This morning was one of those mornings that makes me grateful
to be a regular patchworker, and reminded me that there is always a
surprise around the corner and more to learn about somewhere that seems
After a relatively uneventful hour (Taiga Fly, Ashy Drongo,
Thick-billed Warbler) I headed to the isolated bushes that had held the
Pallas's Gropper and Ground-thrush on Tuesday. I started playing my
sound file of Rubythroat contact call which seems to be effective at
pulling out inquisitive passerines and after a few minutes a
Thick-billed Warbler came to investigate, quickly followed by the 1st
winter Pallas's Gropper.
Given that the Gropper was was still present and the light was
OK I decided to sit still and see if it would perform for the camera.
The iPod kept playing, and after a few minutes the Orange-headed Ground
Thrush appeared, showing for a minute or so.
I continued waiting for the
Gropper to show well, but after a few minutes of getting poor views in
deep cover I turned the iPod off as it didn't seem to be having the
desired effect. Once I looked up from the iPod to where the Gropper was I
noticed it had been joined by another bird, also in deep cover. To my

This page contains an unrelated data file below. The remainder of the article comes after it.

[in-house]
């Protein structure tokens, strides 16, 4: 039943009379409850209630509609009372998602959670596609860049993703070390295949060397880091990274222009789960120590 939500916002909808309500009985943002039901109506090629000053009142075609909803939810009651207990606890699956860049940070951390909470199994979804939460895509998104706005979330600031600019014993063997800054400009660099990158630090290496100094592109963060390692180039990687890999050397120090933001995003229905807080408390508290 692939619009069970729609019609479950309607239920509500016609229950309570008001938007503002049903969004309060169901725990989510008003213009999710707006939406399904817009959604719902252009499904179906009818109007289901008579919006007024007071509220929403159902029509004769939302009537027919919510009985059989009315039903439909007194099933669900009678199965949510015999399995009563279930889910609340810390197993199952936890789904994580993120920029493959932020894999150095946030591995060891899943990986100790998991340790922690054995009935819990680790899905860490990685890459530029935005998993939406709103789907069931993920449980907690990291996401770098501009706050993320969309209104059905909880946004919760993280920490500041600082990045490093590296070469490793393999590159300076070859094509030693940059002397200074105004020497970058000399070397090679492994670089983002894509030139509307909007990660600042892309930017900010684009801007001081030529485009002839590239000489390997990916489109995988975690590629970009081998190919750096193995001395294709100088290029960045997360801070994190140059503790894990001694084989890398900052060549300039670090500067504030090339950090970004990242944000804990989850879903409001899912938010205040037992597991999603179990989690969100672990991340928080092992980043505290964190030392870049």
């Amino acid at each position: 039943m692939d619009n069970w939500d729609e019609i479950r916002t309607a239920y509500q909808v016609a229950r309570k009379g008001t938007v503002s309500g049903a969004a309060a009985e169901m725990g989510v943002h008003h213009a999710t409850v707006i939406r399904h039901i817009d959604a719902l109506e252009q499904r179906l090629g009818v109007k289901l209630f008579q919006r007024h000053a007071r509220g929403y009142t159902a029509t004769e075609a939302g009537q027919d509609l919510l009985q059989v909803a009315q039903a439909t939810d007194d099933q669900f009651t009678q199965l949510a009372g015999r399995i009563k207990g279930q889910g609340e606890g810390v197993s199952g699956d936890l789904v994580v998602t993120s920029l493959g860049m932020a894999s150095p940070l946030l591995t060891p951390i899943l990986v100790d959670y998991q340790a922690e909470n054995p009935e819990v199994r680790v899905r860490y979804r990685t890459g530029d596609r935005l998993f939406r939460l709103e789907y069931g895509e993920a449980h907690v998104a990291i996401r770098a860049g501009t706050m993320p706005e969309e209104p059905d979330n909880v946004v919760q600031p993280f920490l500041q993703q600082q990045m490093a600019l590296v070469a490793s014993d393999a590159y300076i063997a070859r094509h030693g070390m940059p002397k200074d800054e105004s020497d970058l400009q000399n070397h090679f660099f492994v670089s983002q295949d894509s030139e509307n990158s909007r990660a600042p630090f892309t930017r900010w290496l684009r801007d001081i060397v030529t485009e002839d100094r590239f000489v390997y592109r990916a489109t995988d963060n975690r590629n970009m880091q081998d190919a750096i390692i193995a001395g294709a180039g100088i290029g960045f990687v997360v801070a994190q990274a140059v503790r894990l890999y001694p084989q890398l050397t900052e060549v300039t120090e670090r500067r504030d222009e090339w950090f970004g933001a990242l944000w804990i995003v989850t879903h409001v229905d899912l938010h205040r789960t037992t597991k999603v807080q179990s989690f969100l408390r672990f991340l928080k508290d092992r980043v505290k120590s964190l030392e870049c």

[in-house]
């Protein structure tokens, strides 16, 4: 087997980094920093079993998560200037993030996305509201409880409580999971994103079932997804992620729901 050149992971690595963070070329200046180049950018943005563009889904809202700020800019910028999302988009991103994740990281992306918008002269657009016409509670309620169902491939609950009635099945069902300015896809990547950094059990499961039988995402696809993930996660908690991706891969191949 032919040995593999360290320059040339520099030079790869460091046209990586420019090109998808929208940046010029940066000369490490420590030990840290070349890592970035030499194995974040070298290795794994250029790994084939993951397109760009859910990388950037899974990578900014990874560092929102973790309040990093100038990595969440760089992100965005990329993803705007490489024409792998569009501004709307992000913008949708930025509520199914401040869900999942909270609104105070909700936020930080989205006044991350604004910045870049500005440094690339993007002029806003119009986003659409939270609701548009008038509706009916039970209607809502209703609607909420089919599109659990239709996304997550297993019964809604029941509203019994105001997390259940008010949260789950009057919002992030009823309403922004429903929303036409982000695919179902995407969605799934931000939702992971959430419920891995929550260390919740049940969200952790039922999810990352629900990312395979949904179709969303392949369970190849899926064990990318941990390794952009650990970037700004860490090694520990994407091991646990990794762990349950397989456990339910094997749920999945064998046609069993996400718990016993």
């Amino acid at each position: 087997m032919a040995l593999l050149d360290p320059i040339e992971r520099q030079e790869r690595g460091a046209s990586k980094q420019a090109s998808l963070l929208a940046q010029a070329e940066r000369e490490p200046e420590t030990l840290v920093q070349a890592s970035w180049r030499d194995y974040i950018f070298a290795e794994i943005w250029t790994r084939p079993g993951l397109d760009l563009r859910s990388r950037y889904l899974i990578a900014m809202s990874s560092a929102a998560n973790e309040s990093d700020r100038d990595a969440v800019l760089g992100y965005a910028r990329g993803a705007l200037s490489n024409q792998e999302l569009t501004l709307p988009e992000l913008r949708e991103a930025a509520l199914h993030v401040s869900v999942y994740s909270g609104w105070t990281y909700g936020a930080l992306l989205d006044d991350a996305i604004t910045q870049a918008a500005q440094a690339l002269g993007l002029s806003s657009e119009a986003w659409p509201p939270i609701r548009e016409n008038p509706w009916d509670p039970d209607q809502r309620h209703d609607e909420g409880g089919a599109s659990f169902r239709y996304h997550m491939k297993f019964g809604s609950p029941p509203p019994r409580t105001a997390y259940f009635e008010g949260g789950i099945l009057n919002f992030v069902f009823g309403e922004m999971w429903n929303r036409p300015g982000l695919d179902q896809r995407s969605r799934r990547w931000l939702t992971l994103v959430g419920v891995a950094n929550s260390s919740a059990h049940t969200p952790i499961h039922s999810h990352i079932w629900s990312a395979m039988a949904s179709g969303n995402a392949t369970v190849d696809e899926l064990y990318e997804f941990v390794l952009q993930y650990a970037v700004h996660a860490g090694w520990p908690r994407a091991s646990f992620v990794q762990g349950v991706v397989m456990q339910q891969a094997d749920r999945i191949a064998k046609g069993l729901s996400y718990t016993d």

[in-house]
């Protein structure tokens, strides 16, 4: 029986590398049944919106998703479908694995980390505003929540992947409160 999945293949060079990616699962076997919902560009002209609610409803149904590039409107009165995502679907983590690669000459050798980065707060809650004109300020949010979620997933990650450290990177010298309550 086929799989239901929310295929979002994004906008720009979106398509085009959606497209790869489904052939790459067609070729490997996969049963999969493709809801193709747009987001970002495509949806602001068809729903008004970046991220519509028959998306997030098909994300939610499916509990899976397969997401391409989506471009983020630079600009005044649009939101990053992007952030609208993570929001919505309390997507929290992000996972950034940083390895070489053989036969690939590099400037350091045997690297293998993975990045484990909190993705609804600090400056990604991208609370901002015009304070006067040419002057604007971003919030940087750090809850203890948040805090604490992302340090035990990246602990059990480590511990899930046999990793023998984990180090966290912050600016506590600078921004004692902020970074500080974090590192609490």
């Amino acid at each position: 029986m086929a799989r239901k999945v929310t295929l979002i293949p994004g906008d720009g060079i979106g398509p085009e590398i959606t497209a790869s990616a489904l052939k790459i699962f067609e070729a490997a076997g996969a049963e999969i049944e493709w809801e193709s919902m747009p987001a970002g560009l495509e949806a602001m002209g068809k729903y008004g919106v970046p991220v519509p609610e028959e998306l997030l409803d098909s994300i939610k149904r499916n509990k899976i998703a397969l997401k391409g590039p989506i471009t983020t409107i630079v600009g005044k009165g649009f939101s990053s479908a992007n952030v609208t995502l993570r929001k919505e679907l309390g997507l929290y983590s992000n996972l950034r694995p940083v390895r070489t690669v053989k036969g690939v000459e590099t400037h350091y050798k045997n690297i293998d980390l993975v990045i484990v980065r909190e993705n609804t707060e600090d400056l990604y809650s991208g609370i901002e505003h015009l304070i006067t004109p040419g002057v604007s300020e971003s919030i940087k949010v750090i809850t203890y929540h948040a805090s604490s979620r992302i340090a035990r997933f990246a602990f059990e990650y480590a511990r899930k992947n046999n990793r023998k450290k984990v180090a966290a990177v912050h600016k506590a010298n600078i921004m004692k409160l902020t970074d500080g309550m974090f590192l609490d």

surprise it looked like an imm. female Rubythroat! The views were
terrible, but the bird moved in my general direction so I waited for it
to pop out of the scrub closer to me. However what eventually appeared
in the area I was concentrating on was ANOTHER Pallas's Grasshopper
Warbler, this time an adult bird!
I was a bit confused - was this the bird I had thought was a
Rubythroat? It showed a clear supercilium and a pale throat, and it was
coming from the same direction as that bird. The original views had been
bad, so I guessed that I'd got a bit overexcited, what with the iPod
blasting out calliope
contact calls. The adult PG Tips came closer and
closer (to within about 2 meters), scurrying about on the ground and
low branches before turning around and heading back in the direction it
had come from.
A moment later and I picked up more movement in the farthest bit if
cover, where the first Gropper had been feeding. I lifted the bins to
to find them filled with an imm. female Rubythroat!
As quickly as it appeared, it disappeared, but I was pretty happy -
a new patch bird and the epitome of what a "Sibe" conjures up in my
mind - skulking and subtly beautiful, and really hard to see. I have
been watching my patch for five years and have often thought that it
might hold a Rubythroat, but have always drawn a blank. Now with this
bird and two PG Tips I was starting to realize that these isolated
bushes, which I have paid scant attention to in the past could actually
be a gold mine for quality skulkers!
The Rubythroat appeared again, showing well briefly, before being
chased out of view by another bird, which I glimpsed and thought that it
looked structurally similar to the bird it chased off...it turned
around....it was MALE RUBYTHROAT !!!
A bit more time and the 1st winter PG Tips eventually gave itself up for some record shots, whilst the male Rubythroat came frustratingly close...
|1st winter Pallas's Grasshopper Warbler|